Monday, January 30, 2012

EDITORIAL: Media Tribe Needs Mainstreaming

Media Tribe Needs Mainstreaming

The media in the Islands have at many occasions drawn flak for its misdemeanors. The recent press meet with Home Minister P Chidamabaram reiterated the need for mainstreaming of the media tribe in the Islands. The media in the Islands are an idiosyncratic mix of small-scale politicians and retired government servants. There are very few exceptional cases, where trained and qualified journalists struggle to sustain their newspapers. Their voices get silenced in the battle cry of the politicians who come to press meets with their political and personal agenda.
The media was time and again reminded about their role by PC, when instead of questions they started discussions and suggestions. One 'scribe', a retired government servant started reading from a diary, without any introduction or question. PC interrupted him many times asking him to poise questions. On airfare and other issues, the scribes started to discuss and put forth suggestions, which were not acceptable to PC.
The media which should do their own investigations and get a grasp of issues in most cases forget their role and convert press meets into discussion forums. A question which shocked many was when a scribe complained that the Administration does not take cognizance of issues highlighted by them, which itself was self-explanatory about the quality of media we have in the Islands. No doubt, the media in the Islands looks outside to the national media and they have always felt that they are in sordid isolation.
Objective reporting and subjective analysis - both keep the news as well as the debates alive. Unfortunately, when media turns into a forum for character assassinations and a tool for self-aggrandizement, it becomes laughing stock and journalism takes a backseat.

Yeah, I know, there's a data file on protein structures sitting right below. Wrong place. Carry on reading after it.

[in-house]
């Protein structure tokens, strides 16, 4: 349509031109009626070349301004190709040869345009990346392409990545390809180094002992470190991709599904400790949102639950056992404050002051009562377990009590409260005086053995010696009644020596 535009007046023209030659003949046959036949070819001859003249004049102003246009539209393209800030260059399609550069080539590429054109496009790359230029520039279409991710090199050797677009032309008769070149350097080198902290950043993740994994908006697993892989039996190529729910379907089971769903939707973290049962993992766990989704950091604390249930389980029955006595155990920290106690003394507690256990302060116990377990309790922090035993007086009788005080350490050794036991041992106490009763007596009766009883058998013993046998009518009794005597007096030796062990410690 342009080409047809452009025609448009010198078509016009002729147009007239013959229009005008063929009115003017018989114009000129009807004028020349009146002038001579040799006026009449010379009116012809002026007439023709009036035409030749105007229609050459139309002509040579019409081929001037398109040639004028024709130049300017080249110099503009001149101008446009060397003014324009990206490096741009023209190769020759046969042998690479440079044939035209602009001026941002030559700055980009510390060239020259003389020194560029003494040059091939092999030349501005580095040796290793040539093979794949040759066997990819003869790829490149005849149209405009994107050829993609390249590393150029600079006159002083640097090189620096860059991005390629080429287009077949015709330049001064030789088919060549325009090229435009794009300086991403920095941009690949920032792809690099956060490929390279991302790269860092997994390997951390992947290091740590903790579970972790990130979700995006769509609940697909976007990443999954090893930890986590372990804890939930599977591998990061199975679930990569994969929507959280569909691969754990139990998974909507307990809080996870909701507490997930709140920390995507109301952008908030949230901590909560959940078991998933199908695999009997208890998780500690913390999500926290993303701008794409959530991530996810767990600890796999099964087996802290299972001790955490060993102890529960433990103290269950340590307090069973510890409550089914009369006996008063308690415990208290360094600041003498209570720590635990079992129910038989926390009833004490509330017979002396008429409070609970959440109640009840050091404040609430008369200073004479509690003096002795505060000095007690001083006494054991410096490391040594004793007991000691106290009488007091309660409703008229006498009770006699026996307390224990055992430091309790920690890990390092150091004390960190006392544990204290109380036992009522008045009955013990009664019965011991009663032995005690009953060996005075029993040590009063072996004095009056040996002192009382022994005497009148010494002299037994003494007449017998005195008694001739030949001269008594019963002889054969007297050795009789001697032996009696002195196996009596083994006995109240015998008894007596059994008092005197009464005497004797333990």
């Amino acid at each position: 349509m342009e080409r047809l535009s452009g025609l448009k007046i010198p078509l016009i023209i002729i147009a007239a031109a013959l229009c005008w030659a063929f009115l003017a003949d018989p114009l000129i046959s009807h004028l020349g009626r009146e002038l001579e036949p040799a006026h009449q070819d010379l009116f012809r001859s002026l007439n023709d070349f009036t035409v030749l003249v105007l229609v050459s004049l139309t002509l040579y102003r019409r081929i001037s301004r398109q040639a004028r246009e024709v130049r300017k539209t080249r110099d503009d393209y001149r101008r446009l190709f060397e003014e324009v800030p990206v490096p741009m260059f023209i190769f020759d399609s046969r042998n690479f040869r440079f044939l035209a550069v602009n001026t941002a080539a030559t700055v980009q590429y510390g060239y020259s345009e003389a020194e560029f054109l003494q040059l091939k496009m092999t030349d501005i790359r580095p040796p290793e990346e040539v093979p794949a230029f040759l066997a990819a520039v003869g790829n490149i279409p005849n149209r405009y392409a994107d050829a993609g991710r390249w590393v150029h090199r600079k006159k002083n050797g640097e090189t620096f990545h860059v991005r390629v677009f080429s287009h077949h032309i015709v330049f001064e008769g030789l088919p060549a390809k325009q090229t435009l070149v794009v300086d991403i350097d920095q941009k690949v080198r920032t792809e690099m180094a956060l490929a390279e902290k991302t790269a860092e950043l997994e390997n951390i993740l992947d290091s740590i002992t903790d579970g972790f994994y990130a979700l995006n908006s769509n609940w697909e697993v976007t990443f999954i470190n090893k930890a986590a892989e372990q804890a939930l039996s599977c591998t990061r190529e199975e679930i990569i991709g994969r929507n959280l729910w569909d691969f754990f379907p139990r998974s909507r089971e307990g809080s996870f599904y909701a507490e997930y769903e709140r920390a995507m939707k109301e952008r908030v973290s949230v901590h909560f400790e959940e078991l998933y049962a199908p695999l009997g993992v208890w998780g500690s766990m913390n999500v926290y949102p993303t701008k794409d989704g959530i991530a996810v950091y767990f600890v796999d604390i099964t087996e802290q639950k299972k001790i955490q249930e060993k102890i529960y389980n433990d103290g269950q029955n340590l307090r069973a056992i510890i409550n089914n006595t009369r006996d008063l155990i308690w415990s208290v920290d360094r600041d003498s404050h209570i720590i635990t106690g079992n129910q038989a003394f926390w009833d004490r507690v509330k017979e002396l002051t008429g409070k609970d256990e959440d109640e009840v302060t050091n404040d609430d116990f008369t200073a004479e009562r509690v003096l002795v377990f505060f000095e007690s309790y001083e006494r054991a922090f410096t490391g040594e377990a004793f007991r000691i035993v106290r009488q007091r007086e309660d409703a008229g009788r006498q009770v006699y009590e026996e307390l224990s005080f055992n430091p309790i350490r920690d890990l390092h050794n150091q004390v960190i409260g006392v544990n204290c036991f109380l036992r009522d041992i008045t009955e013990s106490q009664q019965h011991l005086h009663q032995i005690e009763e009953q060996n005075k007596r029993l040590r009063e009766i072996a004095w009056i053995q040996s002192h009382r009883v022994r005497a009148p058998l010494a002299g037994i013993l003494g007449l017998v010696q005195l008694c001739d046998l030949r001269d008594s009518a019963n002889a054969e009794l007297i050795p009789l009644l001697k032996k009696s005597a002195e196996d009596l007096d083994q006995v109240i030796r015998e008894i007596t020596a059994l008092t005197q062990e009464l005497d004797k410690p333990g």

Despite various limitations, independent media in the Islands can still bring forth many hidden stories to limelight. It can be a watchdog on various governmental schemes and projects. Instead of doing independent investigations into the fact of successful completion of Tsunami Rehabilitation Projects (TRP), it seems quite satisfied with the reports and press notes issued by the Administration.
In the absence of a democratic system of governance, media has a vital role to play in the Island territory. It could act as an opposition and dig the facts out instead of gobbling down whatever the Administration provides.
There are clear-cut variations in the format of a daily newspaper, weekly, fortnightly and monthly magazines. But, the differences are hardly visible in the format and style of journalism in the Islands.
A little bit of training in the basics of journalism would go a long way or the coming generations will also follow the beaten path, and the wish for a constructive and objective media will always remain a pipedream.
The media tribe truly deserves mainstreaming or it will remain in permanent isolation, which is not a good sign at this stage of journalism in these Islands, when demand for a democratic setup is catching pace.

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